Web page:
iTunes U is the subset of the iTunes store where you can download free educational resources from universities, schools, museums and other educational institutions. But is it OER? My SCORE SPIDER project asks this and other questions - www.le.ac.uk/spider
In May at its annual developer conference, Google announced plans to launch a new Android app store, called Google Play for Education, for teachers this fall. But there’s some new evidence that it’s in for a tough battle with Apple.
According to a new survey, iPads are far and away the most desired mobile device among educators. When asked which devices their districts had adopted or planned to adopt in the next one or two years, 81 percent of educators said the iPad, compared with just 31 percent for a Google Chromebook (and 20 percent for an iPod Touch).
That’s not surprising given Apple’s aggressive push in education – last year, it sold 4.5 million iPads to schools and reported one billion downloads for iTunes U. But it gives an indication of just how big a gap Google may have to close. The survey involved 558 educators and was sponsored by News Corp.’s education arm Amplify. It was conducted by Interactive Education Systems Design.
Amplify, which sells schools an Android tablet packaged with content for K-12 classrooms, has been a vocal proponent of Google’s platform. The company has argued that Android’s open nature enables more school-specific customization, that it’s easier to securely deploy and manage a large number of Android tablets over the air, and that it’s a better value for budget-constrained schools.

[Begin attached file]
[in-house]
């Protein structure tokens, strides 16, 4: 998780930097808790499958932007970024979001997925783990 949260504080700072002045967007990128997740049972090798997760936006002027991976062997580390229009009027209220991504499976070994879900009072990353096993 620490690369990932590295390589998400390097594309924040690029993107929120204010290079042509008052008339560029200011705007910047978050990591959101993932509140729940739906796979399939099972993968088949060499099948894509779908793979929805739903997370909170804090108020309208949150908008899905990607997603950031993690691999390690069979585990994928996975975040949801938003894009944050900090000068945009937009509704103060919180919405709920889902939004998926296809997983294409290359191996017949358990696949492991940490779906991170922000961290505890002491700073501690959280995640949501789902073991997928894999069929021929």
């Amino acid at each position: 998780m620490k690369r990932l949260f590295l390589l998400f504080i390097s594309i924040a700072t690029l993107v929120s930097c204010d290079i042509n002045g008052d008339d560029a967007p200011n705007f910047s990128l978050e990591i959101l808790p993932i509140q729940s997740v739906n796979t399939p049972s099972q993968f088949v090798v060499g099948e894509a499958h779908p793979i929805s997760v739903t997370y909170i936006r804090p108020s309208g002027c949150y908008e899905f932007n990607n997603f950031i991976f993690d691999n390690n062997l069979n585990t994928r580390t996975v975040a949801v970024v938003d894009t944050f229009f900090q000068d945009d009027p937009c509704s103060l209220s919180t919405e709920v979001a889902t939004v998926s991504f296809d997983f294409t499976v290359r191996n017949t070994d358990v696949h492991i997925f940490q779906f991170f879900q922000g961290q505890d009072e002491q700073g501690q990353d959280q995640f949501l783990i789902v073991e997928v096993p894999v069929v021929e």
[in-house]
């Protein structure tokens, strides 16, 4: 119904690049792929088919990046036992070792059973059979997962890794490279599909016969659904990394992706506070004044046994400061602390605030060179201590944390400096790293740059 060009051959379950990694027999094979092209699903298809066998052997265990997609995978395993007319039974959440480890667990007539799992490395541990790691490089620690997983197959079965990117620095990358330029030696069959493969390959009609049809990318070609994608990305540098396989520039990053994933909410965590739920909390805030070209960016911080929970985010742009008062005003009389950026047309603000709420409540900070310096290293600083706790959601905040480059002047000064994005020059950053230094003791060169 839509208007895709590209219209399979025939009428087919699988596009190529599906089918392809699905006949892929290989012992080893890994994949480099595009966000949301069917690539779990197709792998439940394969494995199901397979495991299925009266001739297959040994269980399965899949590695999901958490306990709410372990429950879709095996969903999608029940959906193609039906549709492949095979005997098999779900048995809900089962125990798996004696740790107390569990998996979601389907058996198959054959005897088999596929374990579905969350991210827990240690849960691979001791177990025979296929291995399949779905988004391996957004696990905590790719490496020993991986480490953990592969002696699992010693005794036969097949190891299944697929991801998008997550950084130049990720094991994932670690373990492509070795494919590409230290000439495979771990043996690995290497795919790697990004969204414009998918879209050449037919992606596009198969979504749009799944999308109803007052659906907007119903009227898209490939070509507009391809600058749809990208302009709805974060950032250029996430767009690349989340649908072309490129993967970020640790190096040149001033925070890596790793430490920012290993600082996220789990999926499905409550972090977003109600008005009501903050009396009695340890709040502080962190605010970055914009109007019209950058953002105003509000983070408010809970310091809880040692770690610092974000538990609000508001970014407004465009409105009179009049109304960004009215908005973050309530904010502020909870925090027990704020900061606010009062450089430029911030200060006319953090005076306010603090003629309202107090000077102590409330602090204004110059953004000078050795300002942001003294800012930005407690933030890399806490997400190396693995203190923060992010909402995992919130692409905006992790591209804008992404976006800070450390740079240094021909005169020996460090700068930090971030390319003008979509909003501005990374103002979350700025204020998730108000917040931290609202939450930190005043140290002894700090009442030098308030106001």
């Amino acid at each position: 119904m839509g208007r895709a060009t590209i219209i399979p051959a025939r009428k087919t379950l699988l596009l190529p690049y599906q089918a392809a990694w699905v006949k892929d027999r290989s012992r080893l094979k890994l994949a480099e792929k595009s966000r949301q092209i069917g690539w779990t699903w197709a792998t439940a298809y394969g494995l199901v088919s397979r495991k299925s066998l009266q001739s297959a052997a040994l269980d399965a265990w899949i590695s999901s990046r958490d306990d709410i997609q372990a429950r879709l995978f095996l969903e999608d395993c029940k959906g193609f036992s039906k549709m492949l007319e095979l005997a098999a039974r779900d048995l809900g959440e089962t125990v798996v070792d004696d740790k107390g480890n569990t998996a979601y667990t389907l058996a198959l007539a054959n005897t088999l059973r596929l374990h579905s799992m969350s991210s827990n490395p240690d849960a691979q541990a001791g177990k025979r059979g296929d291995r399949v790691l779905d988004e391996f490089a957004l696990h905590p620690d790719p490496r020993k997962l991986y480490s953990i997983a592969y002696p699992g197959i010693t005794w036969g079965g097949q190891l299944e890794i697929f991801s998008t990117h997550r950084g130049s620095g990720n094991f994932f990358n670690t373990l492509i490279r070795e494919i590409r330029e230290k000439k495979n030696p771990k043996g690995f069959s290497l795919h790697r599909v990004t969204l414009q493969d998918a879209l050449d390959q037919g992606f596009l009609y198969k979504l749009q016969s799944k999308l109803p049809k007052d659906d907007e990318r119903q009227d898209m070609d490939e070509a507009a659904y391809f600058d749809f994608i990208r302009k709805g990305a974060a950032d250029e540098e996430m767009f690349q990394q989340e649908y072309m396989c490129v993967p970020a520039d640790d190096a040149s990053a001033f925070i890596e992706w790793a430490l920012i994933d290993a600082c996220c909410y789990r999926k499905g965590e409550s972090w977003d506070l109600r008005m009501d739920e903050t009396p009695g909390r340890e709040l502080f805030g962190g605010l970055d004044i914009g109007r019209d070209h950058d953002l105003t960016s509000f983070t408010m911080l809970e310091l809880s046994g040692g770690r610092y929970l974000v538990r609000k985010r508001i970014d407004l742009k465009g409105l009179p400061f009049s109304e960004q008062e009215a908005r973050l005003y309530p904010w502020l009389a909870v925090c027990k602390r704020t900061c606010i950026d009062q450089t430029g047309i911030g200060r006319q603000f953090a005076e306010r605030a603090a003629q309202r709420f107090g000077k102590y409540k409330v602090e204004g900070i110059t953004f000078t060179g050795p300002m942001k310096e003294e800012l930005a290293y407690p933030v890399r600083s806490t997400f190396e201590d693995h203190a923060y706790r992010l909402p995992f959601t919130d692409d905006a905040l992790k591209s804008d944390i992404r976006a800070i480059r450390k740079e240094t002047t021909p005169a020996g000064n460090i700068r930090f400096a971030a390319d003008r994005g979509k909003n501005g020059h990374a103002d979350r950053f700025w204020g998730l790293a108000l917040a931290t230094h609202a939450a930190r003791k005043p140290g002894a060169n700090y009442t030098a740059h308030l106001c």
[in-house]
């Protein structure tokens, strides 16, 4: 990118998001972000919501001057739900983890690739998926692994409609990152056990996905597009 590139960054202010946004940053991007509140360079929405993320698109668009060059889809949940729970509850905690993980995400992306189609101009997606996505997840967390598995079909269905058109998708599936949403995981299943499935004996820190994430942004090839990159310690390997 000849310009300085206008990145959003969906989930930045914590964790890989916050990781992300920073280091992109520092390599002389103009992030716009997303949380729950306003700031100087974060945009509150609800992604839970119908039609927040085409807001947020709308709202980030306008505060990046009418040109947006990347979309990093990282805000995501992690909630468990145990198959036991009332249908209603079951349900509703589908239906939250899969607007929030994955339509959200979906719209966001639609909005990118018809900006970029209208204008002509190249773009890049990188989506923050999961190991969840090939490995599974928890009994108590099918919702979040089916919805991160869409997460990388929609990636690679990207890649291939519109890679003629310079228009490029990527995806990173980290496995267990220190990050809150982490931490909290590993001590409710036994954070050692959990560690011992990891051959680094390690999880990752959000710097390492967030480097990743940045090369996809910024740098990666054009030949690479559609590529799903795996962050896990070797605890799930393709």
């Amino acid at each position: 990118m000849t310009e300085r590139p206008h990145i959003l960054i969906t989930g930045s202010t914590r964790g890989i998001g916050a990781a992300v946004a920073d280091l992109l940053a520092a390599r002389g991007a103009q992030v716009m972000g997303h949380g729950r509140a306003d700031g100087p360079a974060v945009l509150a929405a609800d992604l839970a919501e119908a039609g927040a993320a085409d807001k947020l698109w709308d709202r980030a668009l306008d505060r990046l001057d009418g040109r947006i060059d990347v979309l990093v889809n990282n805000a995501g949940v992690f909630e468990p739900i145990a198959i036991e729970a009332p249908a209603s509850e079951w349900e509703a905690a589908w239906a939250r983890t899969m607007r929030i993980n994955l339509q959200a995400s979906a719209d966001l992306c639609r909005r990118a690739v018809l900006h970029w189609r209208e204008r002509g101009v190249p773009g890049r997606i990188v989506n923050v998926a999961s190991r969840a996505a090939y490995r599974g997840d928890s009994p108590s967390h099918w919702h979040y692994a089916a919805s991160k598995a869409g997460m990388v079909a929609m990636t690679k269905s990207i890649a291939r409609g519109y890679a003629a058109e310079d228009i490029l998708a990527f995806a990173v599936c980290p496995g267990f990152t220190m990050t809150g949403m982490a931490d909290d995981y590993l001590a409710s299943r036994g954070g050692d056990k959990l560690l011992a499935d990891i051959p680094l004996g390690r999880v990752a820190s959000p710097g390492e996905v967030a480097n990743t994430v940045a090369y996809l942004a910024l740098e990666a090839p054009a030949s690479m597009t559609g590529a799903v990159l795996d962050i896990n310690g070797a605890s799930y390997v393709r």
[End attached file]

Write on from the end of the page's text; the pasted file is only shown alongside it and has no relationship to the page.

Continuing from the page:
Something big is happening in Chicago. Mayor Rahm Emanuel has launched a first of its kind initiative, the Chicago Summer of Learning, encouraging youth to engage in more learning activities throughout the summer. The mayor’s office along with the MacArthur Foundation, Mozilla, the Digital Youth Network, University of Chicago and Hive Chicago has worked with over 100 youth serving organizations in the city to not only increase the learning opportunities but to issue digital badges to capture and recognize the learning taking place.
Youth can earn a series of badges that represent the skills and accomplishments from their summer activities. In addition to badging youth for learning in traditional summer programs, there are new opportunities to learn new skills through over a hundred online activities and challenges.
Henshaws College has launched an accessible version of YouTube, which was funded by Jisc through Jisc Advance. It allows people with learning difficulties and disabilities to use this mainstream technology independently.
Access YouTube is a superb development from Mike Thrussell at Henshaws College which deserves as much recognition as it can get, let's hope this link will be shared as widely as possible, I will most definately continue to follow this innovative and valuable project.